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Fort Jackson and the Fur Trade

Fort Jackson and the Fur Trade

Fort Jackson was established in 1837 on the South Platte River. It was well-stocked with trade goods and quickly shut down the local small operations in the region.

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Wedding Customs of the Late 19th Century

Wedding Customs of the Late 19th Century

The social “dos and don’ts” of wedding etiquette can be perplexing and they continue to change with time. The wedding ceremony of Rozene Meeker, daughter of Greeley’s founder Nathan Meeker, gives us a glimpse of what a typical wedding was like in the 1880s.

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Knights of the Roaring Wheels

Knights of the Roaring Wheels

In 1938, motorcycling had a dramatic comeback in Greeley with the organization of the “Knights of the Roaring Wheels”, a motorcycle club emphasizing safety.

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Archiving the Camp Family Collections

Archiving the Camp Family Collections

A Reflection by Katalyn Lutkin, City of Greeley Museums Archives Assistant I started processing the Camp Family Collections in July of 2016. At that time, there was only one donation with several more on the way. In the last 3 years, I have processed 13 collections...

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Military WAVES in Greeley

Military WAVES in Greeley

In July of 1942, women officially made a splash into the U.S. Navy when President Roosevelt signed into law a newly formed division, the U.S. Naval Reserve (Women’s Reserve), unofficially called WAVES or Women Accepted for Volunteer Emergency Service.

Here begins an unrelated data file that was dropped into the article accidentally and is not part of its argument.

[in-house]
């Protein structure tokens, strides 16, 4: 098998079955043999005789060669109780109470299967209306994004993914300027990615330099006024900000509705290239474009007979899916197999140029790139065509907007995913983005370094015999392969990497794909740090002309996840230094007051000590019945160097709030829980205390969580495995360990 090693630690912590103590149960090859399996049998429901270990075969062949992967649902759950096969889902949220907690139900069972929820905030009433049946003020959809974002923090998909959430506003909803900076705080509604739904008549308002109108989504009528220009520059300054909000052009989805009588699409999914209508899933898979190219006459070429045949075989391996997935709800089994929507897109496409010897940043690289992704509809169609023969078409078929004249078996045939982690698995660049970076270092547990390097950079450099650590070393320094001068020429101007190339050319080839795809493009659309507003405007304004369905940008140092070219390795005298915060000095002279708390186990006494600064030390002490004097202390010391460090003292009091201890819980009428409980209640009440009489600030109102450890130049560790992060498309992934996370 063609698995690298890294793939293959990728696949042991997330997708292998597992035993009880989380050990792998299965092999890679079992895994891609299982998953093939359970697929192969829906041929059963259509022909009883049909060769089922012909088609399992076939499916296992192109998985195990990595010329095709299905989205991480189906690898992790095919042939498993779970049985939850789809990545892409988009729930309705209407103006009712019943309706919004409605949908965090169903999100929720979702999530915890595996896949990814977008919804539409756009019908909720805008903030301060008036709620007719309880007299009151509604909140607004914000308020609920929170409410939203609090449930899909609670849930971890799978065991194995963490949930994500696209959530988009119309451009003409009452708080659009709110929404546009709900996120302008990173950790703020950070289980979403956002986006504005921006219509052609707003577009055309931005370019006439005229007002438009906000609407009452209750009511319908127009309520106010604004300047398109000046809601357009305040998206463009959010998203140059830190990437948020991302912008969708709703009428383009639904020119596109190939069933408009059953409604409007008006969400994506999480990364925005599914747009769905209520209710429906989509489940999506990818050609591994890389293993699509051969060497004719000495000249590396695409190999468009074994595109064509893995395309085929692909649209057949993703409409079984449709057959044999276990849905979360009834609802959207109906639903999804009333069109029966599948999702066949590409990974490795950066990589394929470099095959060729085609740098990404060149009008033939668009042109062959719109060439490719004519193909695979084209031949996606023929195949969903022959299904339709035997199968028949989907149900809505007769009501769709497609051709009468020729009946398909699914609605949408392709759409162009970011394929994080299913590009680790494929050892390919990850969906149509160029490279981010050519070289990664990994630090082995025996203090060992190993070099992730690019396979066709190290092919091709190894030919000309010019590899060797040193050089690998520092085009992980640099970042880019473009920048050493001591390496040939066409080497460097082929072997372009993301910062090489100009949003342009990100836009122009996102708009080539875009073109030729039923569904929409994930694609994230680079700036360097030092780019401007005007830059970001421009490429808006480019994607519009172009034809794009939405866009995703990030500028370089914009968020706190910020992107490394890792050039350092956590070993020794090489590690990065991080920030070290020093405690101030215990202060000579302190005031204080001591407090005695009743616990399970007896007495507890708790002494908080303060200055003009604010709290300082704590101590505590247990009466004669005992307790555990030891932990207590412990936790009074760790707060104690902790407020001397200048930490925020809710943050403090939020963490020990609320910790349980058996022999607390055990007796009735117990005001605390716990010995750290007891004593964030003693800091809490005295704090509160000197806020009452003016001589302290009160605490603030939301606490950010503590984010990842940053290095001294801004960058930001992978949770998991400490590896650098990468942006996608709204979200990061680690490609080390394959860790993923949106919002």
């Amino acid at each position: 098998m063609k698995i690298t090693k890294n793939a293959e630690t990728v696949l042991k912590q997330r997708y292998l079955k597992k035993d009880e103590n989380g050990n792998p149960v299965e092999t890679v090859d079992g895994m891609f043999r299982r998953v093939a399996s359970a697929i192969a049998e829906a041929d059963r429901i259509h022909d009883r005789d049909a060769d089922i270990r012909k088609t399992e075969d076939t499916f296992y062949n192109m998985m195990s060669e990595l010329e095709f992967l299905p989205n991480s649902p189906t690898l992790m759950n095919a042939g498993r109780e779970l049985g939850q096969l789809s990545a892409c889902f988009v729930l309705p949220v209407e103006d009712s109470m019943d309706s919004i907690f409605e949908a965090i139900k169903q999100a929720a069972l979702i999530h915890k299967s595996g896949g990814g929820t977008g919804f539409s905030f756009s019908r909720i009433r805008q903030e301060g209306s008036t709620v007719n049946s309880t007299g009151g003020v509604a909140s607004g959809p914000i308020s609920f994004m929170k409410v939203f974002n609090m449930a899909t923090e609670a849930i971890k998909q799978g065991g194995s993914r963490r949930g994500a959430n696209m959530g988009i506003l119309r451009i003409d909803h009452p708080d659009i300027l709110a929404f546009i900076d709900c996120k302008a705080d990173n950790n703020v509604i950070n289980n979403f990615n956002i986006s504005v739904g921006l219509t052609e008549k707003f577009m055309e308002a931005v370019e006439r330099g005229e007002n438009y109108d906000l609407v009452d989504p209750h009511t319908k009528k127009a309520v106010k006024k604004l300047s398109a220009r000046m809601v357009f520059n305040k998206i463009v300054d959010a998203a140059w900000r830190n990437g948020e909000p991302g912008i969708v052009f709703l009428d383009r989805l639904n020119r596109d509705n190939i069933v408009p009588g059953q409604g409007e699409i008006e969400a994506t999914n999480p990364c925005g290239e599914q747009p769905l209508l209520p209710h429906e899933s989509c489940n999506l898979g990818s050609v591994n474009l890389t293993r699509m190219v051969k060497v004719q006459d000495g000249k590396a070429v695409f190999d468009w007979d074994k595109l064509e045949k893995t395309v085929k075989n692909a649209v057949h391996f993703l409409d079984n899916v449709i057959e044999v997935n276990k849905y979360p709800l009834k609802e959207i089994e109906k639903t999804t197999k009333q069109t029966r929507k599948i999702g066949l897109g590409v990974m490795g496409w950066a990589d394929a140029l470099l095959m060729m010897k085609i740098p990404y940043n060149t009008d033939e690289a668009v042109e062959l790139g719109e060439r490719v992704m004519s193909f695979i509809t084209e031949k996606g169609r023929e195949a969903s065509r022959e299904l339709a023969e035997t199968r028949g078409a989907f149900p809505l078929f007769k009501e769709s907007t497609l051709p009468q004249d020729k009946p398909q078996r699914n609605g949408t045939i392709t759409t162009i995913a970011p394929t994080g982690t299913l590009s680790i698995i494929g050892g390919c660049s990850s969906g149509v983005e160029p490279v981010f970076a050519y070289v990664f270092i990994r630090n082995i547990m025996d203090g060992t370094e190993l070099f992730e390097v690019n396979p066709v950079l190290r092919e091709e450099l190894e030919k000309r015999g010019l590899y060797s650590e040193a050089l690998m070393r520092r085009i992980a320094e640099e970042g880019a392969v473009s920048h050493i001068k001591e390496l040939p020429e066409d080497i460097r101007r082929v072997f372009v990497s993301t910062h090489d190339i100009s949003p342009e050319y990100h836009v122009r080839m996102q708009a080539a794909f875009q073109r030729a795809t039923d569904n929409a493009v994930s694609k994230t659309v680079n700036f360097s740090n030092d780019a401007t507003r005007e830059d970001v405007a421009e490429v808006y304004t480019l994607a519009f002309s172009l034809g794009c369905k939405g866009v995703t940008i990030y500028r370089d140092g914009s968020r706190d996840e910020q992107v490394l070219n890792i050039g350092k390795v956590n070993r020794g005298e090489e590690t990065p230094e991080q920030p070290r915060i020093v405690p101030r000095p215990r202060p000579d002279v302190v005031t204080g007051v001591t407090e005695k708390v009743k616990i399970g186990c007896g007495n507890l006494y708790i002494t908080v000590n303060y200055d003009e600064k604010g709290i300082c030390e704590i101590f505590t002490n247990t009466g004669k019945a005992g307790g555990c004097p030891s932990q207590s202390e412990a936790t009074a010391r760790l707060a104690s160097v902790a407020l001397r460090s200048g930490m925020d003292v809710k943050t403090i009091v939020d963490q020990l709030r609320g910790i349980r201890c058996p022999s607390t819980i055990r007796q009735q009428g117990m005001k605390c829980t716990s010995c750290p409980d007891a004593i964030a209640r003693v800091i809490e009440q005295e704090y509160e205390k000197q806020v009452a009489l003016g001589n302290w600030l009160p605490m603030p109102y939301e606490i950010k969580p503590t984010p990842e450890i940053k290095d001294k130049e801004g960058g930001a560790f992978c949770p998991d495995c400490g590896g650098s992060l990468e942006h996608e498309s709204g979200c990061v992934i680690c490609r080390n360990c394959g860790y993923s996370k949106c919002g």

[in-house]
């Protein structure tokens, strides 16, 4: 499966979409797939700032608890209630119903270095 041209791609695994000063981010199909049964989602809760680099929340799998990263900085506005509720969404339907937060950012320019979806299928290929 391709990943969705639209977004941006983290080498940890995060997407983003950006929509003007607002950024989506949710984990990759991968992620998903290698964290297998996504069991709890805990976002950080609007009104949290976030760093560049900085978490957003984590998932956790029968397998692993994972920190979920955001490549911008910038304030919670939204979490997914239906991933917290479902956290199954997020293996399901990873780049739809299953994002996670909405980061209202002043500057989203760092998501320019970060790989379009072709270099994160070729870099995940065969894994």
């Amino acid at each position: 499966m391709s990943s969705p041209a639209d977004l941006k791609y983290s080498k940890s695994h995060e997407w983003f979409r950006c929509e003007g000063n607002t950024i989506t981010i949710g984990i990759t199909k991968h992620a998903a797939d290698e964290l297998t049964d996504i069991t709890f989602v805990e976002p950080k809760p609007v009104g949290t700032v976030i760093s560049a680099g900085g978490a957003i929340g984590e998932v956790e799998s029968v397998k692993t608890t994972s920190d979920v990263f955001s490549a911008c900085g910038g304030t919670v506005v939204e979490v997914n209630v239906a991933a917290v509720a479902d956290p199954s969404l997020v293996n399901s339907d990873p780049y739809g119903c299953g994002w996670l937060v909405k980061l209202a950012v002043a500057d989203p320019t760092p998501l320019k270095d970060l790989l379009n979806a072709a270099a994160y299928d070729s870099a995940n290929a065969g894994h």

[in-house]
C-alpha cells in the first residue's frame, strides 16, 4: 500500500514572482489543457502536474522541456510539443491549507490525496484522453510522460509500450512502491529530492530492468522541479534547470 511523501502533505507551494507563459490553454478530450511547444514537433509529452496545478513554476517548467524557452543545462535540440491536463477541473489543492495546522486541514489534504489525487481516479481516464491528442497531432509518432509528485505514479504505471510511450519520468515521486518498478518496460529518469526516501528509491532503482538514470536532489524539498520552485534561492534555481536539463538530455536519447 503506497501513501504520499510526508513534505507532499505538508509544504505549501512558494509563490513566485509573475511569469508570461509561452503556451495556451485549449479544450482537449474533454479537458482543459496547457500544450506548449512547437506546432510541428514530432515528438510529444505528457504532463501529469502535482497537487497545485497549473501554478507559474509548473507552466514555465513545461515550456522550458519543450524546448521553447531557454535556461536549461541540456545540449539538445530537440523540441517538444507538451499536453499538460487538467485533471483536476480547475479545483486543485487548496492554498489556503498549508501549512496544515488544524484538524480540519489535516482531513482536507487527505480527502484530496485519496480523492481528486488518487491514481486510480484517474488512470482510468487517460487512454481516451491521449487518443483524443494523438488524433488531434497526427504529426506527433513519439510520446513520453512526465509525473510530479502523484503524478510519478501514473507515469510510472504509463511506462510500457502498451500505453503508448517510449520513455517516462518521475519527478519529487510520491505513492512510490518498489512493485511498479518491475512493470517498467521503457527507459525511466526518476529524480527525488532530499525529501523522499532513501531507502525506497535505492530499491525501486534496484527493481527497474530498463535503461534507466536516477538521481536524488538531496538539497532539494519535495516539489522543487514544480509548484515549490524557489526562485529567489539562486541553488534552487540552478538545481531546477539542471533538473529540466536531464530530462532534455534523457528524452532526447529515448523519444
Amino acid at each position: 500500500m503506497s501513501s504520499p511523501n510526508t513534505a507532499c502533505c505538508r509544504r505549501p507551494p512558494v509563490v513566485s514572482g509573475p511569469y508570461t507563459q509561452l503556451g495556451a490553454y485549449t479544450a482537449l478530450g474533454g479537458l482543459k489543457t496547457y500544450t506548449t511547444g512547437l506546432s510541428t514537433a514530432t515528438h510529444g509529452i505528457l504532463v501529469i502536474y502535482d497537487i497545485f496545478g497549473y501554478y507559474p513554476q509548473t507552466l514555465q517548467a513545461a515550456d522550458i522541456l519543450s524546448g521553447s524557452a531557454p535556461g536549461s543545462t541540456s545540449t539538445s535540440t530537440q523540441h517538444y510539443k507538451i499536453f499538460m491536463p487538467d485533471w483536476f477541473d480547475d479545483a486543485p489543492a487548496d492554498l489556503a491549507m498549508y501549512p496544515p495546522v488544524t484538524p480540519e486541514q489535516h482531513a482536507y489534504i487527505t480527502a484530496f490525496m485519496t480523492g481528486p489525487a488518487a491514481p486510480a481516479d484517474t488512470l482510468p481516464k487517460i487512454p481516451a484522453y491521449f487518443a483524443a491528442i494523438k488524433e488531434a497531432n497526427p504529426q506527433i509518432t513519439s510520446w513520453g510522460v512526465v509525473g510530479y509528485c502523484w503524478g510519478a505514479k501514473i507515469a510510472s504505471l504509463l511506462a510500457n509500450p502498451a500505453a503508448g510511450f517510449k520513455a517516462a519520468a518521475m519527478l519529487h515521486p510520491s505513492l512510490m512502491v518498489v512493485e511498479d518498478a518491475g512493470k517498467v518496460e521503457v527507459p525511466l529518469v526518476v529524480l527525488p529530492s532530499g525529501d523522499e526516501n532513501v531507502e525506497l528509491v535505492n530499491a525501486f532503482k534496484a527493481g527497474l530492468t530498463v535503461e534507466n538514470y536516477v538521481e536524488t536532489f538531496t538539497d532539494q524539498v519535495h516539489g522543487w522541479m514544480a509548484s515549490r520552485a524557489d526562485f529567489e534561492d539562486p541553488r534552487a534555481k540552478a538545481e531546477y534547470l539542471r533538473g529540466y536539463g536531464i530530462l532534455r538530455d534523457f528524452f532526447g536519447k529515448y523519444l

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100-Year-Old Unsolved Robbery

100-Year-Old Unsolved Robbery

On December 26, 1918, the Greeley Post Office was robbed almost without a trace. The robbers made off with about $69,300 and the post office became the scene of the third largest theft of a United States post office at the time.

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It is safe to say that these are historic and challenging times. Across our region and throughout the world people are grieving the loss of Elijah McClain, Rayshard Brooks, Breonna Taylor, George Floyd and so many other African Americans and people of color that have been harmed by the abuses of power in our society. Though City of Greeley Museums’ sites are closed, we are continually working to create a more welcoming space for all, to share a more inclusive narrative, and to document and preserve the rich and diverse history of our community.

One way Greeley Museums is working towards these goals is by continuing its participation in the Dearfield Dream Project. Museums Manager Sarah Saxe joined Emeritus Professor Bob Brunswig, Professor George Junne, and students Yessica Berumen and Edwardo Maya, all from University of Northern Colorado, UNC, in their archaeology field program at the early 20th century African-American town-site of Dearfield, Colorado, 24 miles east of Greeley. Current Colorado State Historical Fund-supported fieldwork focuses on the former residence and workplace of Dearfield’s blacksmith and mechanic, Squire Brockman, who lived there from 1919 through 1953. This summer’s fieldwork is just one aspect of the Dearfield Dream Project, a collaboration between UNC, Black American West Museum & Heritage Center, City of Greeley Government, Colorado State University, and others to preserve the Dearfield town-site and to increase knowledge of Dearfield’s contribution to African-American efforts for economic self-sufficiency and social justice. Greeley Museums will store artifacts uncovered during this summer’s field program and plans are in progress for an upcoming exhibition.
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